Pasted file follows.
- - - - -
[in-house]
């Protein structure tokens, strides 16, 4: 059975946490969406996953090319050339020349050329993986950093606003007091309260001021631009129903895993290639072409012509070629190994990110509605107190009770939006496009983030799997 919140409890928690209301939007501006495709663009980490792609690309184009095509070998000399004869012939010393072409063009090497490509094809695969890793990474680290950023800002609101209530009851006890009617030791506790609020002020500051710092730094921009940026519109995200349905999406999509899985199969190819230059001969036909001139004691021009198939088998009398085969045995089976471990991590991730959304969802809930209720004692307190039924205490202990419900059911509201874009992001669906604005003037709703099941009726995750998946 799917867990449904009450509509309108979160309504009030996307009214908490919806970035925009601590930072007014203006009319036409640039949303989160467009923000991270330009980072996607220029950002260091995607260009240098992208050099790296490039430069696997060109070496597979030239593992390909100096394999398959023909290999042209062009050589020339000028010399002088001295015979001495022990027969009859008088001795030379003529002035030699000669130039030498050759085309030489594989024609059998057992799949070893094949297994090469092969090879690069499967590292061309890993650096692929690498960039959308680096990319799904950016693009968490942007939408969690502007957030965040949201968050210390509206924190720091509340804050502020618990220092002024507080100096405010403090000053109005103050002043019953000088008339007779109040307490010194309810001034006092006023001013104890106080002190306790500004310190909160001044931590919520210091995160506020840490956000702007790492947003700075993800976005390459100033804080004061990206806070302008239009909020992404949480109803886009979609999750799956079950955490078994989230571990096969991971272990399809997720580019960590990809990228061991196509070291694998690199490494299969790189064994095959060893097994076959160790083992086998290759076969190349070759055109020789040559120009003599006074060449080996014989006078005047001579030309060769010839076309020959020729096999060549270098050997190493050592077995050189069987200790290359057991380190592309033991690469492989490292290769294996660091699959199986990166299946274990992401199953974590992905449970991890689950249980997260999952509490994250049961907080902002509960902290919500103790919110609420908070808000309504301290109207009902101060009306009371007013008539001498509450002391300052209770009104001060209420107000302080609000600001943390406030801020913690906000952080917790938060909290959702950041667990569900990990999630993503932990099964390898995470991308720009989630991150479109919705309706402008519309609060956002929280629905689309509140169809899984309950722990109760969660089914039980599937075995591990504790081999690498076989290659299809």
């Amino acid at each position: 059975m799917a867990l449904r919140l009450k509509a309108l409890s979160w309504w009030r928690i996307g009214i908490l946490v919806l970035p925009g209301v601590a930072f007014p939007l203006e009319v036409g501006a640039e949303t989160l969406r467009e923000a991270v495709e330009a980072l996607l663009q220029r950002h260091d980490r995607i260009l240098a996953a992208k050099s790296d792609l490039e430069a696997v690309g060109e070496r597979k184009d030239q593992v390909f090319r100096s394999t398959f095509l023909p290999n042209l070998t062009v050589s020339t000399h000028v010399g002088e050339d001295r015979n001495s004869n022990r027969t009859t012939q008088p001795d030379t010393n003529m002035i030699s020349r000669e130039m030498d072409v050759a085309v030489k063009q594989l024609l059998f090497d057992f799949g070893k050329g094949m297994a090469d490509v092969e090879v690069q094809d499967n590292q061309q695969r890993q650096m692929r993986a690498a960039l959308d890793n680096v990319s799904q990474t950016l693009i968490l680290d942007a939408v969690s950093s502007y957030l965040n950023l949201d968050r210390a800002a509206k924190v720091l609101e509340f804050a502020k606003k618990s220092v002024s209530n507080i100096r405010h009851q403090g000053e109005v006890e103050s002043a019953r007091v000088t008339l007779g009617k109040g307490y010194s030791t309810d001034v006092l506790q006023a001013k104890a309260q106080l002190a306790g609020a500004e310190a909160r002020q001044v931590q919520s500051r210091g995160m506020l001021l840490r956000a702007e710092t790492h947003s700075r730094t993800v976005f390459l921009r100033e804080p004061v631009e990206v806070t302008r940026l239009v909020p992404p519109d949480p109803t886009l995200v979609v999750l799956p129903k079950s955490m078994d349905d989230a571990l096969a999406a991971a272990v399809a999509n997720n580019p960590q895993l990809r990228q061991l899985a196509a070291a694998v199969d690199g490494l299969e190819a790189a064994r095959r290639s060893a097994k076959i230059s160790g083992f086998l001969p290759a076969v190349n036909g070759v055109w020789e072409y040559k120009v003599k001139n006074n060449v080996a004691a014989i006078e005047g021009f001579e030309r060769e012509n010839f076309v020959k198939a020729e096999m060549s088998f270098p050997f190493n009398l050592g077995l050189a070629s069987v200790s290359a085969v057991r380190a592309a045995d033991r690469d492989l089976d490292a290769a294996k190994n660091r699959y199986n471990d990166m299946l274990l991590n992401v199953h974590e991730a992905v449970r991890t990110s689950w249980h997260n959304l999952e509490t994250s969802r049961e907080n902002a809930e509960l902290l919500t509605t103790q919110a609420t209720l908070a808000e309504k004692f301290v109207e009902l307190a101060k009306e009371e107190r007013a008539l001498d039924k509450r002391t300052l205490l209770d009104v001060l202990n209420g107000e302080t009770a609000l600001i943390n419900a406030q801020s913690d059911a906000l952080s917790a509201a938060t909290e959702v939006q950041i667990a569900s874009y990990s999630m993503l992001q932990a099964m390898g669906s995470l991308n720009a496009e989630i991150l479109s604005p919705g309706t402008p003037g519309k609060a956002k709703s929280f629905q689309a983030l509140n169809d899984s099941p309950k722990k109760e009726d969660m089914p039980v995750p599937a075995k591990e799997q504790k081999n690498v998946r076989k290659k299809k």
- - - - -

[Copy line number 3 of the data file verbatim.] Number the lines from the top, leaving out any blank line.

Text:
């Amino acid at each position: 059975m799917a867990l449904r919140l009450k509509a309108l409890s979160w309504w009030r928690i996307g009214i908490l946490v919806l970035p925009g209301v601590a930072f007014p939007l203006e009319v036409g501006a640039e949303t989160l969406r467009e923000a991270v495709e330009a980072l996607l663009q220029r950002h260091d980490r995607i260009l240098a996953a992208k050099s790296d792609l490039e430069a696997v690309g060109e070496r597979k184009d030239q593992v390909f090319r100096s394999t398959f095509l023909p290999n042209l070998t062009v050589s020339t000399h000028v010399g002088e050339d001295r015979n001495s004869n022990r027969t009859t012939q008088p001795d030379t010393n003529m002035i030699s020349r000669e130039m030498d072409v050759a085309v030489k063009q594989l024609l059998f090497d057992f799949g070893k050329g094949m297994a090469d490509v092969e090879v690069q094809d499967n590292q061309q695969r890993q650096m692929r993986a690498a960039l959308d890793n680096v990319s799904q990474t950016l693009i968490l680290d942007a939408v969690s950093s502007y957030l965040n950023l949201d968050r210390a800002a509206k924190v720091l609101e509340f804050a502020k606003k618990s220092v002024s209530n507080i100096r405010h009851q403090g000053e109005v006890e103050s002043a019953r007091v000088t008339l007779g009617k109040g307490y010194s030791t309810d001034v006092l506790q006023a001013k104890a309260q106080l002190a306790g609020a500004e310190a909160r002020q001044v931590q919520s500051r210091g995160m506020l001021l840490r956000a702007e710092t790492h947003s700075r730094t993800v976005f390459l921009r100033e804080p004061v631009e990206v806070t302008r940026l239009v909020p992404p519109d949480p109803t886009l995200v979609v999750l799956p129903k079950s955490m078994d349905d989230a571990l096969a999406a991971a272990v399809a999509n997720n580019p960590q895993l990809r990228q061991l899985a196509a070291a694998v199969d690199g490494l299969e190819a790189a064994r095959r290639s060893a097994k076959i230059s160790g083992f086998l001969p290759a076969v190349n036909g070759v055109w020789e072409y040559k120009v003599k001139n006074n060449v080996a004691a014989i006078e005047g021009f001579e030309r060769e012509n010839f076309v020959k198939a020729e096999m060549s088998f270098p050997f190493n009398l050592g077995l050189a070629s069987v200790s290359a085969v057991r380190a592309a045995d033991r690469d492989l089976d490292a290769a294996k190994n660091r699959y199986n471990d990166m299946l274990l991590n992401v199953h974590e991730a992905v449970r991890t990110s689950w249980h997260n959304l999952e509490t994250s969802r049961e907080n902002a809930e509960l902290l919500t509605t103790q919110a609420t209720l908070a808000e309504k004692f301290v109207e009902l307190a101060k009306e009371e107190r007013a008539l001498d039924k509450r002391t300052l205490l209770d009104v001060l202990n209420g107000e302080t009770a609000l600001i943390n419900a406030q801020s913690d059911a906000l952080s917790a509201a938060t909290e959702v939006q950041i667990a569900s874009y990990s999630m993503l992001q932990a099964m390898g669906s995470l991308n720009a496009e989630i991150l479109s604005p919705g309706t402008p003037g519309k609060a956002k709703s929280f629905q689309a983030l509140n169809d899984s099941p309950k722990k109760e009726d969660m089914p039980v995750p599937a075995k591990e799997q504790k081999n690498v998946r076989k290659k299809k």